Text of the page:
Can old association fitness equipment be donated to charity?

Q: The board of our condominium association recently replaced the exercise equipment in our association's fitness center. The old equipment was donated to a charitable organization. That old equipment had significant value and many owners contend the equipment should have been sold to a third party rather than donated. The association's declaration of condominium provides that the association may receive gifts; however, there does not appear to be any language governing the donation of association property. Does a condominium board have the unilateral authority to donate association equipment of this sort?

A: Section 103.10(m) of the Illinois General Not-for-Profit Corporation Act, applicable to all condominium associations, provides that each corporation has the power "to make donations in furtherance of any of its purposes." I am not clear as to what corporate purpose was served by the donation in question here.

Q: The board of our condominium association had discussed the possible purchase of some trees in the fall. Then, without any express authority from the board of our association, one of the board members signed a contract for installation of several trees at our association because, in his own words, he "negotiated a great price." The board member signed the contract with his name, and then added "as Secretary for the ABC Condominium." Is the association bound by this contract? Does this board member who acted without authority have any liability?

A: The board member here had what is known as "apparent authority." As between the association and the landscaper, there is a binding contract. However, this board member has liability for the cost of the trees. That is, Section 103.20 of the Illinois General Not-for-Profit Corporation Act, applicable to all condominium associations, provides that "All persons who assume to exercise corporate powers without authority to so do shall be jointly and severally liable for all debts and liabilities incurred or arising as a result thereof."

Q: The rules for our association are specific regarding the type of roof that must be installed on the single-family homes in our association. Several years ago, the board of our association approved the plans for a new home that included a roof material that was not of the type described in the governing documents. Those people are no longer on the board. Another owner, citing the roof in question, now wants to replace the roof of his home with another material that is not described in the governing documents. Is the board bound by the prior decision of the board to allow a nonconforming roofing material?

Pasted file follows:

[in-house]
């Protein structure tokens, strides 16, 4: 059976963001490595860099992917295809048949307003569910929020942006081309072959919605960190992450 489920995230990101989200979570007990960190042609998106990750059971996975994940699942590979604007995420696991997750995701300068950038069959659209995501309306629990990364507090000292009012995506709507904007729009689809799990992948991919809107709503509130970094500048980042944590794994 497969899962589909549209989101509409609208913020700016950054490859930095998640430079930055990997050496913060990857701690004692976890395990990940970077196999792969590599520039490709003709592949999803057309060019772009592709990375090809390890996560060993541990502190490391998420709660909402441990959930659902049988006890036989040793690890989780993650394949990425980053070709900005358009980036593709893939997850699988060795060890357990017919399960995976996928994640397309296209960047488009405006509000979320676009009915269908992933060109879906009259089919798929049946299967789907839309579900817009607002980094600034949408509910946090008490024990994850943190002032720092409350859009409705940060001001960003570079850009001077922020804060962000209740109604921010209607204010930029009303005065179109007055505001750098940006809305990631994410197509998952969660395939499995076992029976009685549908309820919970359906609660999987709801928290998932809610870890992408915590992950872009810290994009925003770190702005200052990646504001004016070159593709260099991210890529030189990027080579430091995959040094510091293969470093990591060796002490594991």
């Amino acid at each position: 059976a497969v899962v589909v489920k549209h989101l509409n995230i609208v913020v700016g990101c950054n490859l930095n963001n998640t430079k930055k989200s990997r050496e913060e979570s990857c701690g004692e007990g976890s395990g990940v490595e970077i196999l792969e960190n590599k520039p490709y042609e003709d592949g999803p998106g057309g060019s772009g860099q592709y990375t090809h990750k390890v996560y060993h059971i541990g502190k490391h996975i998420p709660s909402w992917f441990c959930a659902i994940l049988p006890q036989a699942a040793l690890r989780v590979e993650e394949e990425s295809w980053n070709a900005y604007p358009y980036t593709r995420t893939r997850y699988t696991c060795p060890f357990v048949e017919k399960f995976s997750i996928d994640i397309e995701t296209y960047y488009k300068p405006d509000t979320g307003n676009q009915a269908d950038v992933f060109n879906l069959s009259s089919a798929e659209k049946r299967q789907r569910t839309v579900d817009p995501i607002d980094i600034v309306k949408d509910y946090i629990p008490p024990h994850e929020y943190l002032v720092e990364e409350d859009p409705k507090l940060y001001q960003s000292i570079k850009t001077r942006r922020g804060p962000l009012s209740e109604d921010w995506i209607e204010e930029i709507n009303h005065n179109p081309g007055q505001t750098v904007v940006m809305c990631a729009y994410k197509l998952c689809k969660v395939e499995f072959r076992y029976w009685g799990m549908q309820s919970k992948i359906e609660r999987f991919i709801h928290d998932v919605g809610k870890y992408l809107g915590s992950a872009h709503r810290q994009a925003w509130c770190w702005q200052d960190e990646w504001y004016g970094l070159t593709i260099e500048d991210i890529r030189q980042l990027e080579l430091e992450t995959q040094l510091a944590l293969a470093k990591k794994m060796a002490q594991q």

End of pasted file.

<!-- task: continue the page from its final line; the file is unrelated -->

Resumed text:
A: My view is those now former board members breached their fiduciary duty by approving the plans for a new home that included roof material that was not of the type described in the governing documents. That one-time mistake should not be deemed a waiver of the roof specifications described in the governing documents for the association. Roofs on new homes, or replacement roofs, should be required to conform to the specifications set forth in the governing documents.

Q: Our association will be electing two board members at our upcoming annual homeowners meeting. It looks like we will have four candidates for the two open board seats. Is there a minimum number of votes a candidate needs to receive in order to be elected to the board?

A: Board members are elected by what is called "plurality" voting. That is, the candidate(s) receiving the most votes for the open seat(s) are elected, as long as a quorum is present at the annual meeting. Conceivably, a candidate could be elected who receives one vote.

• David M. Bendoff is an attorney with Kovitz Shifrin Nesbit in the Chicago suburbs. Send questions for the column to him at The firm provides legal service to condominium, townhouse, homeowner associations and housing cooperatives. This column is not a substitute for consultation with legal counsel.

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